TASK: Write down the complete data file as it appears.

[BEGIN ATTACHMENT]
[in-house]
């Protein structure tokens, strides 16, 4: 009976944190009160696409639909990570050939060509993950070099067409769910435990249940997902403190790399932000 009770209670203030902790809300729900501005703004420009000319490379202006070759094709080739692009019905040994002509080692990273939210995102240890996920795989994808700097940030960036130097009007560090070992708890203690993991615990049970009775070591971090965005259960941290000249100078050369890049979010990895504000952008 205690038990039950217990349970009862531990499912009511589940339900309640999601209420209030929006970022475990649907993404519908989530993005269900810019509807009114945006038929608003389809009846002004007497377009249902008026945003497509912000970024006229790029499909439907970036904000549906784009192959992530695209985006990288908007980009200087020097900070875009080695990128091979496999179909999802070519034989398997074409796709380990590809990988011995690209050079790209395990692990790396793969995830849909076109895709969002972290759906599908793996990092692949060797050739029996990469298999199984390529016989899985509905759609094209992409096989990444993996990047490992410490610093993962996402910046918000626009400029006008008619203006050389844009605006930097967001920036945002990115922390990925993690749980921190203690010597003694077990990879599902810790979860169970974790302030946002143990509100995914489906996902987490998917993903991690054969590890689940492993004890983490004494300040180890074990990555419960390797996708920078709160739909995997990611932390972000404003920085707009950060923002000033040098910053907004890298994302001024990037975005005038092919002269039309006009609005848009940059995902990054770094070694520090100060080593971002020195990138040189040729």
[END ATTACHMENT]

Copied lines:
[in-house]
């Protein structure tokens, strides 16, 4: 009976944190009160696409639909990570050939060509993950070099067409769910435990249940997902403190790399932000 009770209670203030902790809300729900501005703004420009000319490379202006070759094709080739692009019905040994002509080692990273939210995102240890996920795989994808700097940030960036130097009007560090070992708890203690993991615990049970009775070591971090965005259960941290000249100078050369890049979010990895504000952008 205690038990039950217990349970009862531990499912009511589940339900309640999601209420209030929006970022475990649907993404519908989530993005269900810019509807009114945006038929608003389809009846002004007497377009249902008026945003497509912000970024006229790029499909439907970036904000549906784009192959992530695209985006990288908007980009200087020097900070875009080695990128091979496999179909999802070519034989398997074409796709380990590809990988011995690209050079790209395990692990790396793969995830849909076109895709969002972290759906599908793996990092692949060797050739029996990469298999199984390529016989899985509905759609094209992409096989990444993996990047490992410490610093993962996402910046918000626009400029006008008619203006050389844009605006930097967001920036945002990115922390990925993690749980921190203690010597003694077990990879599902810790979860169970974790302030946002143990509100995914489906996902987490998917993903991690054969590890689940492993004890983490004494300040180890074990990555419960390797996708920078709160739909995997990611932390972000404003920085707009950060923002000033040098910053907004890298994302001024990037975005005038092919002269039309006009609005848009940059995902990054770094070694520090100060080593971002020195990138040189040729």